Lecture Series organized by Edmond Keller, Department of Political Science
Newsweek Magazine in its June 18, 2010 online issue stated that there was “a growing trend away from democracy in wide swaths of Africa.” The article entitled Why Democracy Isn’t Working posited that “Despite an economic renaissance, much of Africa is drifting toward a new age of authoritarianism.” 2010 Africa has seen many important developments including unprecedented number of elections. However, in many cases greater electoral activity has not translated to greater democracy and transparency. There are several that factors that impact the development of democracy in Africa. These include weak institutions, role of China in Africa and the increase in foreign assistance from developed nations as well as the world wide “war on terror.” This quarter long lecture series will explore the development or underdevelopment of institutions that foster democratization and citizenship Africa and the role of non-African actors.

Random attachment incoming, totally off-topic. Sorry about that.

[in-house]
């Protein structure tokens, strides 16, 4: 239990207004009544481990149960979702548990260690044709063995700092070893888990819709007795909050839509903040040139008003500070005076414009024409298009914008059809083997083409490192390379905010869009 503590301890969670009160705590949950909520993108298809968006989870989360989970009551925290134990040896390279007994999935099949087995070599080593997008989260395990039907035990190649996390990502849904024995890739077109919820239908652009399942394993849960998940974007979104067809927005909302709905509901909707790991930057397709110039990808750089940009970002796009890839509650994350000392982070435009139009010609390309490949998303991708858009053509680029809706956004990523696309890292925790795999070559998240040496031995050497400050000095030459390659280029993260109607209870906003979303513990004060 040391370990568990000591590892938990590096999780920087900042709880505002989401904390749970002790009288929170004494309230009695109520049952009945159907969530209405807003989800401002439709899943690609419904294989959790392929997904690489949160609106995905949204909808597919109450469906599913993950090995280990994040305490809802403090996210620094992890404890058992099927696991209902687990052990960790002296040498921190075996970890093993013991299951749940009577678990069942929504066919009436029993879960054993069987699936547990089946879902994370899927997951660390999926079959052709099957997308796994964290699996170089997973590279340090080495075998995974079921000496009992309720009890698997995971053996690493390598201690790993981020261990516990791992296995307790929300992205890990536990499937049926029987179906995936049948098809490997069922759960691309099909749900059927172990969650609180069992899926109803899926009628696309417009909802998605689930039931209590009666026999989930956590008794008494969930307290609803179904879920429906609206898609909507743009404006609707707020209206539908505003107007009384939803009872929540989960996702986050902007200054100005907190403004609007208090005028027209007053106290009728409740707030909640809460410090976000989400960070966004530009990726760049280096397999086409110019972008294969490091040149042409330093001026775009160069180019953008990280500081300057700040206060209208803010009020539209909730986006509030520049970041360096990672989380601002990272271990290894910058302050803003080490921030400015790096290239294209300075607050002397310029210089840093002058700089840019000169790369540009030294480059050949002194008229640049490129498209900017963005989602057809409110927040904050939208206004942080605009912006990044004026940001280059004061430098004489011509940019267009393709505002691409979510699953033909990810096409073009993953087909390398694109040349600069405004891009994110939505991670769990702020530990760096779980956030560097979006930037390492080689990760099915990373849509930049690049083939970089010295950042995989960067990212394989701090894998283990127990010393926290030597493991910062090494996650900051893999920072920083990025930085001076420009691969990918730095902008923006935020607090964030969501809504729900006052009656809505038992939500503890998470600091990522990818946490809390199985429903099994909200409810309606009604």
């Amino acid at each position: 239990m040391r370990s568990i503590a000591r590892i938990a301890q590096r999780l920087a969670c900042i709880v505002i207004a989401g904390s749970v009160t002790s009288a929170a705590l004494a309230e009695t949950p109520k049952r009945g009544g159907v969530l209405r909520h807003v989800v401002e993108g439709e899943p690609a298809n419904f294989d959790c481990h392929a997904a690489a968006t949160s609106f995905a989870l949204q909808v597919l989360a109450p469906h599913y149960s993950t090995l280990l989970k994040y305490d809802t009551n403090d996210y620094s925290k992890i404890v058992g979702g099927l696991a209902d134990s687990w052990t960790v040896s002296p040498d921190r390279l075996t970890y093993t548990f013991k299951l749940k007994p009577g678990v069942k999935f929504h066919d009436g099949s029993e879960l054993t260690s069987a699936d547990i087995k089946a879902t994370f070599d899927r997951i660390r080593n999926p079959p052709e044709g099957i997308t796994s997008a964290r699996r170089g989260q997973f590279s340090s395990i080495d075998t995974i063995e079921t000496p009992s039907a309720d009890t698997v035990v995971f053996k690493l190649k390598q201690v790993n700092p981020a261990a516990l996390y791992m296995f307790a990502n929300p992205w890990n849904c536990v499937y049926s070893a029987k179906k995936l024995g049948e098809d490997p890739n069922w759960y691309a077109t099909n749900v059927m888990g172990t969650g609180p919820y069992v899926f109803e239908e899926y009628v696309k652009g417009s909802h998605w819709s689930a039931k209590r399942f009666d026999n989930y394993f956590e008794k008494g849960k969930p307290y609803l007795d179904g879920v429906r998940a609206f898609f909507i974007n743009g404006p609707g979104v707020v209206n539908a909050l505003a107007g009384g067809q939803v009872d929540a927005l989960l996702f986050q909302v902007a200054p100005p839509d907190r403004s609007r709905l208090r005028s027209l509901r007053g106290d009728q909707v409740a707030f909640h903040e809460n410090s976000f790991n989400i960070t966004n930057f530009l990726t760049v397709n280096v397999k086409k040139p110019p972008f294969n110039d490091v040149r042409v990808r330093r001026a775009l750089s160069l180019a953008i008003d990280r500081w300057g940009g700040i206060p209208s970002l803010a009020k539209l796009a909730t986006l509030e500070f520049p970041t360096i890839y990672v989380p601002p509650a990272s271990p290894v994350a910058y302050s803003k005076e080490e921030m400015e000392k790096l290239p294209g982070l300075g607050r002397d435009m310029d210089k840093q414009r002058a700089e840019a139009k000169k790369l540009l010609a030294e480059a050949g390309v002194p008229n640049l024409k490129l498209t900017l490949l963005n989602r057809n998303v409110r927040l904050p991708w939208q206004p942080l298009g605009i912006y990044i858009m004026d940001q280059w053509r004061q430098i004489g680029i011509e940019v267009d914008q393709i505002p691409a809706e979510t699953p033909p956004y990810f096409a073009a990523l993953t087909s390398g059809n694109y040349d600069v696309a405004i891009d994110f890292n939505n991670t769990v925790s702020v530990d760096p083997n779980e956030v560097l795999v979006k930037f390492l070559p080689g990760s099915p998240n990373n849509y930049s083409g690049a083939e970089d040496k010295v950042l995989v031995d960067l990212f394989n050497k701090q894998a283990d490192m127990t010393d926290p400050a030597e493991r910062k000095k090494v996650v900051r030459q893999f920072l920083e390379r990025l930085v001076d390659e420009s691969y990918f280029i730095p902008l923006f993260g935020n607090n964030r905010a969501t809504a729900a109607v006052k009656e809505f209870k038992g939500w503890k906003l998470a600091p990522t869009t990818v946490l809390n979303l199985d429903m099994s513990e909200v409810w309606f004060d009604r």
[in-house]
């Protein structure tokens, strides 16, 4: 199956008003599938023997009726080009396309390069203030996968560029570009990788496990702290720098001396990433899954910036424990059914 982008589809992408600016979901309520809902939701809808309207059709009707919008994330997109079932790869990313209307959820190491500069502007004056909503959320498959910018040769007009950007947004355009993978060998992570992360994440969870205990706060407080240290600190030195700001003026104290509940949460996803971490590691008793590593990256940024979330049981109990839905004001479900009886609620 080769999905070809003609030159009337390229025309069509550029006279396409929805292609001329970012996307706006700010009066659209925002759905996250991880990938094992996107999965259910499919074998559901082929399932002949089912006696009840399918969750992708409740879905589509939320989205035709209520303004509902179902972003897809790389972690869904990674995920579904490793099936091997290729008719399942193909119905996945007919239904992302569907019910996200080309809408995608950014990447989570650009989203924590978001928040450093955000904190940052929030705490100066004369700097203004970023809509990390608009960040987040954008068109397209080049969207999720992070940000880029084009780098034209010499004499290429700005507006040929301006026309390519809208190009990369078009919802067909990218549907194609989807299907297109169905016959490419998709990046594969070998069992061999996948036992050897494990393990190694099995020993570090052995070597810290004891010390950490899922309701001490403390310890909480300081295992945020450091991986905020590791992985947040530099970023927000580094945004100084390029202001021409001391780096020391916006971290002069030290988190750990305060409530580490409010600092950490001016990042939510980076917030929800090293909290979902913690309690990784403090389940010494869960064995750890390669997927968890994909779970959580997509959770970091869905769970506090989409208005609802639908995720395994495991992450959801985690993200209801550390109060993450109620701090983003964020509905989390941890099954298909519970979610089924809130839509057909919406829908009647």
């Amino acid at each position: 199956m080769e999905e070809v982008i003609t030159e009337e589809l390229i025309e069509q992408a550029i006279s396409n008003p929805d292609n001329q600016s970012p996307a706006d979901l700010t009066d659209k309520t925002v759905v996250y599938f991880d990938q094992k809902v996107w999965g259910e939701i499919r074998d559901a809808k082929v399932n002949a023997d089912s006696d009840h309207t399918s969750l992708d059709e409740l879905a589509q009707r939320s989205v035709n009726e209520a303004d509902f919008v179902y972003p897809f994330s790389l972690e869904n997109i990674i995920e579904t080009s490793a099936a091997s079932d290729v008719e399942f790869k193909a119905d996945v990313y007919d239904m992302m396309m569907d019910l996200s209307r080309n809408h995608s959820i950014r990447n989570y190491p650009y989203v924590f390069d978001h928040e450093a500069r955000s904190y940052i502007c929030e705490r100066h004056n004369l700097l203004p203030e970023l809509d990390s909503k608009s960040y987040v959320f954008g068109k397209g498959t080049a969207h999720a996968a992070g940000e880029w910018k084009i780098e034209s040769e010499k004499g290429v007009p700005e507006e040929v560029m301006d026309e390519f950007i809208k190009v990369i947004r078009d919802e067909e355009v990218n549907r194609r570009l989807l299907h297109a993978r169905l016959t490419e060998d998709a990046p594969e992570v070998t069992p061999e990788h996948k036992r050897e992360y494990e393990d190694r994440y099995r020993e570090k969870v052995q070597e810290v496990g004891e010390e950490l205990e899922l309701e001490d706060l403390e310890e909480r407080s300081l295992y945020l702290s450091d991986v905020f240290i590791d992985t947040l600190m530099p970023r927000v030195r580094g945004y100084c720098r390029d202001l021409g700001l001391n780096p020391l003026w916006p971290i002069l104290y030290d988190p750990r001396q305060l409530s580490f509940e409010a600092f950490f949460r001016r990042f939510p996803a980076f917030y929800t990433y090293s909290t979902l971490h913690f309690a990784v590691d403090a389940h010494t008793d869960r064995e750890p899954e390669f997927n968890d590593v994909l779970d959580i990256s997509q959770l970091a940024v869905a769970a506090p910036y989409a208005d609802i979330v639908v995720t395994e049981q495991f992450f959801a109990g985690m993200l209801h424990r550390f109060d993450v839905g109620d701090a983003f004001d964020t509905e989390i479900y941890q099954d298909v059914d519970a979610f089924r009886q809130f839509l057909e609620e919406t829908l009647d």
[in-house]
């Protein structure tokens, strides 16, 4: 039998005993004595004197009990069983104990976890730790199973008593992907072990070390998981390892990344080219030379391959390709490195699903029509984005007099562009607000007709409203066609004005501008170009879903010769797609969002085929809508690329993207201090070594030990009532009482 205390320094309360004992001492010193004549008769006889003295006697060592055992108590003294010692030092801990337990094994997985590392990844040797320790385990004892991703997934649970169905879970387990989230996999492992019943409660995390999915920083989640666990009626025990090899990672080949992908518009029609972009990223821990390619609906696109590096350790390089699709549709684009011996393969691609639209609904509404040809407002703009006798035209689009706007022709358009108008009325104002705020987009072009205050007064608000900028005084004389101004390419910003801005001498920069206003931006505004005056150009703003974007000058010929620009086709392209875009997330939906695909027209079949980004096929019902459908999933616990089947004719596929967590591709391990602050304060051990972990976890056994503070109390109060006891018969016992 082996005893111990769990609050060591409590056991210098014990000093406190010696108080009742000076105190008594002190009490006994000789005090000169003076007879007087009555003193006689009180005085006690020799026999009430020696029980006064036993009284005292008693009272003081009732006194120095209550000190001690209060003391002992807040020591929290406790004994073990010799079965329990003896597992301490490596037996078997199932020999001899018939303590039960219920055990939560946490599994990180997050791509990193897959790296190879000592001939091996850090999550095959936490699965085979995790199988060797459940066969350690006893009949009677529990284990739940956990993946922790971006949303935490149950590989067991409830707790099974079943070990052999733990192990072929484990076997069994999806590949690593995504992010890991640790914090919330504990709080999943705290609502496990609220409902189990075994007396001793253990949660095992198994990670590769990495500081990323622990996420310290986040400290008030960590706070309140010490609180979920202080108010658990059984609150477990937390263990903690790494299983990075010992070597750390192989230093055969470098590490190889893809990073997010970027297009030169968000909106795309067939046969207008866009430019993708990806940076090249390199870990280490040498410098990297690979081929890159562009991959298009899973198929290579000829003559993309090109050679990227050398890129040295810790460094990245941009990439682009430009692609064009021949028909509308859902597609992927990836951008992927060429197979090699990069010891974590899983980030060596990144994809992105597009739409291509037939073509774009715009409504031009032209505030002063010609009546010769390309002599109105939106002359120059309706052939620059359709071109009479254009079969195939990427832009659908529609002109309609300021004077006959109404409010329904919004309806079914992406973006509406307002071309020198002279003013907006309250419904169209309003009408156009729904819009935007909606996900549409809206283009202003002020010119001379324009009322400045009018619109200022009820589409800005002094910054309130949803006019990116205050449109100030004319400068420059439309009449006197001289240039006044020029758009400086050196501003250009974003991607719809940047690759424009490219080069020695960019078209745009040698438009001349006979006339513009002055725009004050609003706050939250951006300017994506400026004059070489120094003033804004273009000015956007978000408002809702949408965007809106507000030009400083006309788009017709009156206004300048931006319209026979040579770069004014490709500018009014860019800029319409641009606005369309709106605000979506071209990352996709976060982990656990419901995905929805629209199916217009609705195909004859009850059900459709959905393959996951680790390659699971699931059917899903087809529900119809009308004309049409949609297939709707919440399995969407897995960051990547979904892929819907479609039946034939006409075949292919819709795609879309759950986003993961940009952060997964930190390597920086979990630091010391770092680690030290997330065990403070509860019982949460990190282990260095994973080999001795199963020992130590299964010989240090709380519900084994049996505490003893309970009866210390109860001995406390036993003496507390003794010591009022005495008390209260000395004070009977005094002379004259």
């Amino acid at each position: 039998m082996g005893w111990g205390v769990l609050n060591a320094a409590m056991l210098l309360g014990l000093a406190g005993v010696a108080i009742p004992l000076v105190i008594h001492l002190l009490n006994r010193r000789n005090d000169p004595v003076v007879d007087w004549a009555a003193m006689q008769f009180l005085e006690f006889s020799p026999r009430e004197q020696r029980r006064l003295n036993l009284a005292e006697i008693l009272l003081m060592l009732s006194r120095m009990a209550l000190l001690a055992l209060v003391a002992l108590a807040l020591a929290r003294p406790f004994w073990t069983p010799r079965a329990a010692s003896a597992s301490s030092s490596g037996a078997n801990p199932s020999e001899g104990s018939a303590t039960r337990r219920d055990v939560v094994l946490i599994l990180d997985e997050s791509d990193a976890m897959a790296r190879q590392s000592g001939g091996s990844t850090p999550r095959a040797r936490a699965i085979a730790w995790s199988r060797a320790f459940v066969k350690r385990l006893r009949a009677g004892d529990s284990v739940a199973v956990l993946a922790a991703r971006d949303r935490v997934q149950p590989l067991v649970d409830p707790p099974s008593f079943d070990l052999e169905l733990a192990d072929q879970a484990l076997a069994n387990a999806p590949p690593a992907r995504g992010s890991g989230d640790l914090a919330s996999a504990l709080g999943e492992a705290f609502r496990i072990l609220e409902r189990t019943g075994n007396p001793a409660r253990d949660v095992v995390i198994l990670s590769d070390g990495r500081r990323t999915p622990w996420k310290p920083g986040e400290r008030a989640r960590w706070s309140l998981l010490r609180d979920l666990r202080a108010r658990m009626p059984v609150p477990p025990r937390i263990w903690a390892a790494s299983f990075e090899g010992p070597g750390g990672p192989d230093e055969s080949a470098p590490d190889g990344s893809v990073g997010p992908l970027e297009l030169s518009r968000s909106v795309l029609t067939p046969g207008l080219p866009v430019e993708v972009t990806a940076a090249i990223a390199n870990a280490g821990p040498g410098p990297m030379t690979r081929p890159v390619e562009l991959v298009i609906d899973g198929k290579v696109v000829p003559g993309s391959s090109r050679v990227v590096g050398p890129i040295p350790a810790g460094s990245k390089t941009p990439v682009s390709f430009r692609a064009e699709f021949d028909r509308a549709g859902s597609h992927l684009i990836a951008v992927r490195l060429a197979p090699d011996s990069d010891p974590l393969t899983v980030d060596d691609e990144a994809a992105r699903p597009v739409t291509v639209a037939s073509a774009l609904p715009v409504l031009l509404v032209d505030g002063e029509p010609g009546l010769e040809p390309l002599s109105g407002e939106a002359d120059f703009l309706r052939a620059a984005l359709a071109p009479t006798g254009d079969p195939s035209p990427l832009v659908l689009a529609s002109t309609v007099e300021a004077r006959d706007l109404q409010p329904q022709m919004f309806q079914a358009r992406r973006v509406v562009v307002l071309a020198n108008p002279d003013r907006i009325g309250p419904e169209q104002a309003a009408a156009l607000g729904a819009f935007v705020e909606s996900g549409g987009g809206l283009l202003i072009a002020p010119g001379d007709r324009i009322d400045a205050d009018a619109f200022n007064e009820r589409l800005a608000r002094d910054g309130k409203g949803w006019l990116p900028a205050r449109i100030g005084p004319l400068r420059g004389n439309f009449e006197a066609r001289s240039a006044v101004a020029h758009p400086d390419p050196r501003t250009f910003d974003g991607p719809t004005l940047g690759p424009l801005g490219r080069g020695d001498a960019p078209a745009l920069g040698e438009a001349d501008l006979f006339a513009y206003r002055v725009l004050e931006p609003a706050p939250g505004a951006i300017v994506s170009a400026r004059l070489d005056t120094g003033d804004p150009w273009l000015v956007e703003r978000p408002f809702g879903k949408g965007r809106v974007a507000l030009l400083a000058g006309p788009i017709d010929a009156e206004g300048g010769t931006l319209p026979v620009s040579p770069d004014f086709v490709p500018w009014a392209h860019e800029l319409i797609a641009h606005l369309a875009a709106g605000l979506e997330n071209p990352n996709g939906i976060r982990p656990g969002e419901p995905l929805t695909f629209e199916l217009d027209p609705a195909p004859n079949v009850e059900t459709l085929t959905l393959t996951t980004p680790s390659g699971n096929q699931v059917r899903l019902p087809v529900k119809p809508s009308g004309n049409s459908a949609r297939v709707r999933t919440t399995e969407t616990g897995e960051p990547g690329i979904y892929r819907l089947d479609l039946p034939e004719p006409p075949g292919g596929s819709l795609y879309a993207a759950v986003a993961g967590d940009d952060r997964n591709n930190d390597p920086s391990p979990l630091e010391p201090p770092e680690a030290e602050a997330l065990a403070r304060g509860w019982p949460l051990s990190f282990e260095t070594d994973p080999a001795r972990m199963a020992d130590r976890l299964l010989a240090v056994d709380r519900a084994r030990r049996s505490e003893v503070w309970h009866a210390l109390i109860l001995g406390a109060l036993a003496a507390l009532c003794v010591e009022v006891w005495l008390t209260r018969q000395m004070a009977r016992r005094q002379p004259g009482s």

Monday, April 11
LEONARDO ARRIOLA, Stanford University, The Politics of Protest and Policing in a Multiethnic State: Subnational Evidence from Ethiopia's Oromia Region
Monday, April 25
LAHRA SMITH, Georgetown University, Women's Rights and Ethnic Rights in Ethiopia
Monday, May 9
TIFFANY WILLOUGHBY-HERARD, University of California Irvine, Rediscovering Poor Whites--The Politics of Picturing Poor Whites in South Africa: Omar Badsha and Nadine Hutton
Monday, May 23
LAUREN M. MACLEAN, Indiana University, Citizen or Client?: A Comparative Analysis of Everyday Politics in Ghana and Cote d’Ivoire
Monday, June 6
KAREN E. FERREE, University of California, San Diego, Violating the Secret Ballot: Evidence from the 2008 Elections in Ghana
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